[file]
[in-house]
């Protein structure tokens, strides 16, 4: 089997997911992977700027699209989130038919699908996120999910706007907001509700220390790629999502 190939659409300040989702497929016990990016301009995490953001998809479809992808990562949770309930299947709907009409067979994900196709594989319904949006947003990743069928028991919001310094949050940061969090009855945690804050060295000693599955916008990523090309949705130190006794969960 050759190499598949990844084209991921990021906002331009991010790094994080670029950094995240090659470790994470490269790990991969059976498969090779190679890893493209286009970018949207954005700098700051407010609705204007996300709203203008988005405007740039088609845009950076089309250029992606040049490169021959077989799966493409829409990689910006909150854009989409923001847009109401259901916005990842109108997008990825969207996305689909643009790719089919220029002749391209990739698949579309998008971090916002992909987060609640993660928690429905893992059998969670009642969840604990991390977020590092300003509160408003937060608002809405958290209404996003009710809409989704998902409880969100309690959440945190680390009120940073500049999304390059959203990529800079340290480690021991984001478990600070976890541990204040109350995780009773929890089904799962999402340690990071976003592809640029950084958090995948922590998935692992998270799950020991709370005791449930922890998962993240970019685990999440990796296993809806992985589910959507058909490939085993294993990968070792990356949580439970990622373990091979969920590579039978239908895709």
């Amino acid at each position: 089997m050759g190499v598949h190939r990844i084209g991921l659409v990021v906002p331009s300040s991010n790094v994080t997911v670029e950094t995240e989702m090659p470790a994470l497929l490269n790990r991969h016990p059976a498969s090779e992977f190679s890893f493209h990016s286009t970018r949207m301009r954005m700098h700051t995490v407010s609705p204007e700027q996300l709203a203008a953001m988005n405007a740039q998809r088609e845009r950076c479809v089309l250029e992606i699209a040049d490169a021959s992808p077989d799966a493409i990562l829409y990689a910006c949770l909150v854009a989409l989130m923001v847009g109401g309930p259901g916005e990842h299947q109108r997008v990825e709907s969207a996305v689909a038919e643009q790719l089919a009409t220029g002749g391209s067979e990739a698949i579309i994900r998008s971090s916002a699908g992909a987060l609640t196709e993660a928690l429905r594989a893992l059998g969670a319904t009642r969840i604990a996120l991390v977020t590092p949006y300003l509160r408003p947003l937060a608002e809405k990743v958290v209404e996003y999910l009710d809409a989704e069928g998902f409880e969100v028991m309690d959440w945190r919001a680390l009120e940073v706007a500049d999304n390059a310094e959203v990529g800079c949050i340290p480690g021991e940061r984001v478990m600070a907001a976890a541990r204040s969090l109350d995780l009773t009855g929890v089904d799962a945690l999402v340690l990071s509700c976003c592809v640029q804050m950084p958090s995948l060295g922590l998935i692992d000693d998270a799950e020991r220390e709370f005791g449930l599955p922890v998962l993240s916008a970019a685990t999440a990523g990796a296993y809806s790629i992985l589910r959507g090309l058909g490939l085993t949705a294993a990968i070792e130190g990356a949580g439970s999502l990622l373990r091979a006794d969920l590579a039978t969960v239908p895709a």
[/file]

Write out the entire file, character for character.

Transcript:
[in-house]
């Protein structure tokens, strides 16, 4: 089997997911992977700027699209989130038919699908996120999910706007907001509700220390790629999502 190939659409300040989702497929016990990016301009995490953001998809479809992808990562949770309930299947709907009409067979994900196709594989319904949006947003990743069928028991919001310094949050940061969090009855945690804050060295000693599955916008990523090309949705130190006794969960 050759190499598949990844084209991921990021906002331009991010790094994080670029950094995240090659470790994470490269790990991969059976498969090779190679890893493209286009970018949207954005700098700051407010609705204007996300709203203008988005405007740039088609845009950076089309250029992606040049490169021959077989799966493409829409990689910006909150854009989409923001847009109401259901916005990842109108997008990825969207996305689909643009790719089919220029002749391209990739698949579309998008971090916002992909987060609640993660928690429905893992059998969670009642969840604990991390977020590092300003509160408003937060608002809405958290209404996003009710809409989704998902409880969100309690959440945190680390009120940073500049999304390059959203990529800079340290480690021991984001478990600070976890541990204040109350995780009773929890089904799962999402340690990071976003592809640029950084958090995948922590998935692992998270799950020991709370005791449930922890998962993240970019685990999440990796296993809806992985589910959507058909490939085993294993990968070792990356949580439970990622373990091979969920590579039978239908895709």
């Amino acid at each position: 089997m050759g190499v598949h190939r990844i084209g991921l659409v990021v906002p331009s300040s991010n790094v994080t997911v670029e950094t995240e989702m090659p470790a994470l497929l490269n790990r991969h016990p059976a498969s090779e992977f190679s890893f493209h990016s286009t970018r949207m301009r954005m700098h700051t995490v407010s609705p204007e700027q996300l709203a203008a953001m988005n405007a740039q998809r088609e845009r950076c479809v089309l250029e992606i699209a040049d490169a021959s992808p077989d799966a493409i990562l829409y990689a910006c949770l909150v854009a989409l989130m923001v847009g109401g309930p259901g916005e990842h299947q109108r997008v990825e709907s969207a996305v689909a038919e643009q790719l089919a009409t220029g002749g391209s067979e990739a698949i579309i994900r998008s971090s916002a699908g992909a987060l609640t196709e993660a928690l429905r594989a893992l059998g969670a319904t009642r969840i604990a996120l991390v977020t590092p949006y300003l509160r408003p947003l937060a608002e809405k990743v958290v209404e996003y999910l009710d809409a989704e069928g998902f409880e969100v028991m309690d959440w945190r919001a680390l009120e940073v706007a500049d999304n390059a310094e959203v990529g800079c949050i340290p480690g021991e940061r984001v478990m600070a907001a976890a541990r204040s969090l109350d995780l009773t009855g929890v089904d799962a945690l999402v340690l990071s509700c976003c592809v640029q804050m950084p958090s995948l060295g922590l998935i692992d000693d998270a799950e020991r220390e709370f005791g449930l599955p922890v998962l993240s916008a970019a685990t999440a990523g990796a296993y809806s790629i992985l589910r959507g090309l058909g490939l085993t949705a294993a990968i070792e130190g990356a949580g439970s999502l990622l373990r091979a006794d969920l590579a039978t969960v239908p895709a």